Biker - Topshop
Chiffon Metallic Detailed Dress - Topshop Boutique
White faux snakeskin sandals - Zara
Bracelets - misc from previous

Payday treat at Mooli's
Cheating, yes - it is pay day after all! When I am not bringing my own lunch my first port of call has to be Mooli's, they do incredibly tasty Indian roti wraps, recipes cultivated from travelling the country, roti's made fresh everyday and carefully crafted chutneys that compliment each protein. Today I went for the meal deal for £6, a wrap and side...the paneer wrap had crumbled to a cous cous consistency but with a creamy flavour, spiced with garam masala, nigella and cumin seeds. Teamed with shredded red cabbage, carrots and iceberg for crunch,
 tomato chutney all blanketed in a ghee stroked roti.
For my side I chose the potato salad with swirls of yoghurt and intensely bitter tamarind sauce, hiding chillied chick peas in a ight tomato sauce with corriander leaves.
If you're around the Soho vicinity defintely head to Mooli's!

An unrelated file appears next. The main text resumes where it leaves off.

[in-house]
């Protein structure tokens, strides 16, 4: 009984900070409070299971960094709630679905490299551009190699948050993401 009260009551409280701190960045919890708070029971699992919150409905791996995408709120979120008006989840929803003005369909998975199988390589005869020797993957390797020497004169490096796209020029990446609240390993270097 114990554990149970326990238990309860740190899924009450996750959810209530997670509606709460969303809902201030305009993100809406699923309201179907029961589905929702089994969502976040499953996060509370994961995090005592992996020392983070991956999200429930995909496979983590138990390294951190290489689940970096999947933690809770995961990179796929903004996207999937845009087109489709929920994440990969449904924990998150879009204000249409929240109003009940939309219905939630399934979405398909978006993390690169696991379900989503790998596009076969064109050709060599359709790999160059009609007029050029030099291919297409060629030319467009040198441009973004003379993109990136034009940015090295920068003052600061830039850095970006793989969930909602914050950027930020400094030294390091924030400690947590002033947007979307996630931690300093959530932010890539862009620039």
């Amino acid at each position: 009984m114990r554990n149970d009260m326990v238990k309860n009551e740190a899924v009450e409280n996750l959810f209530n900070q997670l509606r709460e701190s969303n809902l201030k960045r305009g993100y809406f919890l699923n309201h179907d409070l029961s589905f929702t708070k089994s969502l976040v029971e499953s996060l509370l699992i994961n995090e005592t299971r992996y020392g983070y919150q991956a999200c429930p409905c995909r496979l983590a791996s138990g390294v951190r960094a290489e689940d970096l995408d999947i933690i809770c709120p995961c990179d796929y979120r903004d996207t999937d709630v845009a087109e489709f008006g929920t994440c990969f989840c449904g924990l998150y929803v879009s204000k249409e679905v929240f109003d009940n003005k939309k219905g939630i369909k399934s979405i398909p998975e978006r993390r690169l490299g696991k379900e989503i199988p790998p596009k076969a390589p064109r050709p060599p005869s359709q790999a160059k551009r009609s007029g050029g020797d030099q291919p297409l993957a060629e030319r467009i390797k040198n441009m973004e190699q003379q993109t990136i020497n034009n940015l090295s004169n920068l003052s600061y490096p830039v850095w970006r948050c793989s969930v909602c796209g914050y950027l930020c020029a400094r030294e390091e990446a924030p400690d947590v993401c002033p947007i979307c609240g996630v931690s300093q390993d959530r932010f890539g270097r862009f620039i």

Top - Apostrophe
Necklace - Isabel Marant
Fan Print jeans - Topshop
Black Tip Wedges - Vintage
Pork, Roast Vegetable and Salad

A bit of a fail safe lunch of roast vegetables with an addition from the other half of the pork belly from the other night (this half roasted but not marinated.) Veg of choice was some celeriac and sweet potato tossed in extra virgin olive oil, garlic and thyme, topped with little crunchy cubes of crispened pork skin. 



Asymmetric Dress - Topshop
Khaki Military Shirt - Army Surplus Store
Manitee badge - Car boot sale
Boots - Kurt Geiger

Momofuku Pork Belly Ssäm  with Mustard Seed Sauce